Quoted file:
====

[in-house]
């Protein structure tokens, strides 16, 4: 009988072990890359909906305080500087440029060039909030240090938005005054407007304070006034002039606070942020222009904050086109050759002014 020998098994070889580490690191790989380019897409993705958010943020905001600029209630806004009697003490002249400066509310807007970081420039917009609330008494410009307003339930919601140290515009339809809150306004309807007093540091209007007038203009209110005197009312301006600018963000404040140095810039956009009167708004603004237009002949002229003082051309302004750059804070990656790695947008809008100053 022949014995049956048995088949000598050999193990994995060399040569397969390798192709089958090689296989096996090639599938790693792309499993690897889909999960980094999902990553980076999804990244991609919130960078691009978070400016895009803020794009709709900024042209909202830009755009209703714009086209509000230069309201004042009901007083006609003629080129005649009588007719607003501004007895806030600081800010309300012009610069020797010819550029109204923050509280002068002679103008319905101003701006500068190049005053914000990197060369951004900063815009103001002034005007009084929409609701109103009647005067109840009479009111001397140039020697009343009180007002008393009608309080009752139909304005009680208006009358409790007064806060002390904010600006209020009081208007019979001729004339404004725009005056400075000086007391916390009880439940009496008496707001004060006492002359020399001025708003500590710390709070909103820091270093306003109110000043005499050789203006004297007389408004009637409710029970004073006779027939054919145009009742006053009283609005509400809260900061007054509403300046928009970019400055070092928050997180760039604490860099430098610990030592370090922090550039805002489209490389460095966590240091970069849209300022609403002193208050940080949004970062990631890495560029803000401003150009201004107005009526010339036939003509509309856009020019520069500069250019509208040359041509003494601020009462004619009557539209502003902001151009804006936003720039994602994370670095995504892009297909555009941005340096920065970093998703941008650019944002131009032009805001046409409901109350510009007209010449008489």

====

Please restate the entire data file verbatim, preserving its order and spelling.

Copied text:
[in-house]
């Protein structure tokens, strides 16, 4: 009988072990890359909906305080500087440029060039909030240090938005005054407007304070006034002039606070942020222009904050086109050759002014 020998098994070889580490690191790989380019897409993705958010943020905001600029209630806004009697003490002249400066509310807007970081420039917009609330008494410009307003339930919601140290515009339809809150306004309807007093540091209007007038203009209110005197009312301006600018963000404040140095810039956009009167708004603004237009002949002229003082051309302004750059804070990656790695947008809008100053 022949014995049956048995088949000598050999193990994995060399040569397969390798192709089958090689296989096996090639599938790693792309499993690897889909999960980094999902990553980076999804990244991609919130960078691009978070400016895009803020794009709709900024042209909202830009755009209703714009086209509000230069309201004042009901007083006609003629080129005649009588007719607003501004007895806030600081800010309300012009610069020797010819550029109204923050509280002068002679103008319905101003701006500068190049005053914000990197060369951004900063815009103001002034005007009084929409609701109103009647005067109840009479009111001397140039020697009343009180007002008393009608309080009752139909304005009680208006009358409790007064806060002390904010600006209020009081208007019979001729004339404004725009005056400075000086007391916390009880439940009496008496707001004060006492002359020399001025708003500590710390709070909103820091270093306003109110000043005499050789203006004297007389408004009637409710029970004073006779027939054919145009009742006053009283609005509400809260900061007054509403300046928009970019400055070092928050997180760039604490860099430098610990030592370090922090550039805002489209490389460095966590240091970069849209300022609403002193208050940080949004970062990631890495560029803000401003150009201004107005009526010339036939003509509309856009020019520069500069250019509208040359041509003494601020009462004619009557539209502003902001151009804006936003720039994602994370670095995504892009297909555009941005340096920065970093998703941008650019944002131009032009805001046409409901109350510009007209010449008489």